Stefanik also voted for an appropriations bill that would have overturned the Trump administration’s expansion of the Mexico City Policy. The policy barred funding of international pro-abortion groups in U.S. global health assistance, and was later reversed by President Joe Biden. Although Stefanik voted for the bill on its final passage, she did support an earlier unsuccessful attempt to restore the pro-life policy to the legislation.

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Planned Parenthood Action Fund, the lobbying arm of the nation’s largest abortion provider, gave Stefanik a 17% on its congressional scorecard, citing her support of the Equality Act and her voting in opposition to the Pregnant Women Health and Safety Act of 2015; that bill would have allowed states to exclude abortion providers from state Medicaid programs. 

Cheney, meanwhile, has a 0% rating from Planned Parenthood Action.

Stefanik has also not yet joined a major House pro-life initiative this Congress: signing the discharge petition for the Born-Alive Abortion Survivors Protection Act. The act would require that babies surviving abortion attempts be given the requisite care that any newborn at that age would receive. 

The petition, if it received a majority of signatures in the House (218), would force consideration of the legislation by the entire chamber, putting all members on the record of supporting or opposing the bill. 

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So far, 209 members - including seven members of New York’s delegation - have signed the petition. Stefanik has not. 

In 2015, Stefanik was reportedly among a group of Republican female members who dissuaded party leadership from voting on a major pro-life bill on the anniversary of Roe v. Wade.

House GOP leaders had planned a vote on the Pain-Capable Unborn Child Protection Act on Jan. 22, a bill which would ban abortions once an unborn child is determined to feel pain – around 20 weeks into pregnancy. The proposed bill contained exceptions for cases of rape, incest, and when the life of the mother is at stake, but required rape victims to report the rape to law enforcement. That requirement reportedly received some opposition among House Republicans.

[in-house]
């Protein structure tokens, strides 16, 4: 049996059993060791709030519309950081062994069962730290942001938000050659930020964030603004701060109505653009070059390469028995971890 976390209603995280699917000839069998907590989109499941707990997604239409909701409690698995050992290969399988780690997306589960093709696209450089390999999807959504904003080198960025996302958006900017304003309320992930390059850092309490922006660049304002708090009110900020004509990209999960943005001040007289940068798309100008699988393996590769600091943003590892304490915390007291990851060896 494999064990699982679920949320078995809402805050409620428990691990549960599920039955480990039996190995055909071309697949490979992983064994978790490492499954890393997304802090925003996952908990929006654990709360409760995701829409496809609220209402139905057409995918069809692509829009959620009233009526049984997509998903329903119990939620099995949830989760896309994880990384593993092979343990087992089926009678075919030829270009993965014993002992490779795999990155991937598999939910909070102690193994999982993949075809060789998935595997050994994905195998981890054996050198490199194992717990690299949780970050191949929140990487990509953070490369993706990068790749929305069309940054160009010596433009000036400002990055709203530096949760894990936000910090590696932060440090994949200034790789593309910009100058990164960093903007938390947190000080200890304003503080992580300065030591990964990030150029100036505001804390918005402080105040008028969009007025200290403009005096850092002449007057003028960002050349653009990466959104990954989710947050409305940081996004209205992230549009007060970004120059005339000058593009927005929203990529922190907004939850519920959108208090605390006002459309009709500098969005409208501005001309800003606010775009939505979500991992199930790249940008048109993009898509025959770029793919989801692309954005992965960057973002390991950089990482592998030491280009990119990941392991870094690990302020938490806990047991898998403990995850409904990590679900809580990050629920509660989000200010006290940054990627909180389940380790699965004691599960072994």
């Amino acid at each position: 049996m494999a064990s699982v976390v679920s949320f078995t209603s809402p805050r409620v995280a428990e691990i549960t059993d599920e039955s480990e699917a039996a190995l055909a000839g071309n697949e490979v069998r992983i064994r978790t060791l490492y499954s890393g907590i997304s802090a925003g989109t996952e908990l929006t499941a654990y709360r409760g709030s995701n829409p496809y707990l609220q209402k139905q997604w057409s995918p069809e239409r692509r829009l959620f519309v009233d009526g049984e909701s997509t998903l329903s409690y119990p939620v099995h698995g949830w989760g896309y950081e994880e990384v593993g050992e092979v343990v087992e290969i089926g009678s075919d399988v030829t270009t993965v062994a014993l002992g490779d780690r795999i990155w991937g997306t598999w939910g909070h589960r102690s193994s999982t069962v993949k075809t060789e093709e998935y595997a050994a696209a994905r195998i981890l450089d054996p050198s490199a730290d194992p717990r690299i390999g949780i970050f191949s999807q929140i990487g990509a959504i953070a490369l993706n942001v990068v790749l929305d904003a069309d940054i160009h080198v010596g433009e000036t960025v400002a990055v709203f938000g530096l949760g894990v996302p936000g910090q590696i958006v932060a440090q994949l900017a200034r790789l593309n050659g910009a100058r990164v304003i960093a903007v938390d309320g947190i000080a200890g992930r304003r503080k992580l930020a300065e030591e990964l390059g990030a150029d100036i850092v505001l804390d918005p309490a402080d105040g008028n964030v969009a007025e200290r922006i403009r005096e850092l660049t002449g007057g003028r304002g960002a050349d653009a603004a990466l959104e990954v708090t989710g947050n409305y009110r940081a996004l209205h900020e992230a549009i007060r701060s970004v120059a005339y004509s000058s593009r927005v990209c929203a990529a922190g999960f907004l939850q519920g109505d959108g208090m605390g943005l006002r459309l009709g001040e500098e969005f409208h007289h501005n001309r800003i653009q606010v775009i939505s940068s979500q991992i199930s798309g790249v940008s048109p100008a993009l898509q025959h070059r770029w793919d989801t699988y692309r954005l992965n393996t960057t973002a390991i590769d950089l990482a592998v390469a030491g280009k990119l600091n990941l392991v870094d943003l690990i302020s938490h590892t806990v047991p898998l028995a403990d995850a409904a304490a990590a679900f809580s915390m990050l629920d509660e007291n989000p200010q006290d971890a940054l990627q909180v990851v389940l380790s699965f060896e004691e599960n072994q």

Stefanik voted for a “Pain-Capable” bill later in May 2015, and again in 2017.

Stefank has a lifetime score of 48% from Heritage Action for America, while Cheney has an 80% lifetime score from that group.

Cheney has refused to back down from criticizing Trump’s attempts to cast the 2020 election as illegitimate. McCarthy was caught on hot mic by Axios earlier this week saying “I've had it with her.”

Cheney appeared to accept her likely ouster in an opinion piece for the Washington Post published Wednesday, where she wrote that the Republican Party “is at a turning point.”

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“Republicans must decide whether we are going to choose truth and fidelity to the Constitution,” Cheney wrote, adding, “History is watching. Our children are watching. We must be brave enough to defend the basic principles that underpin and protect our freedom and our democratic process. I am committed to doing that, no matter what the short-term political consequences might be.”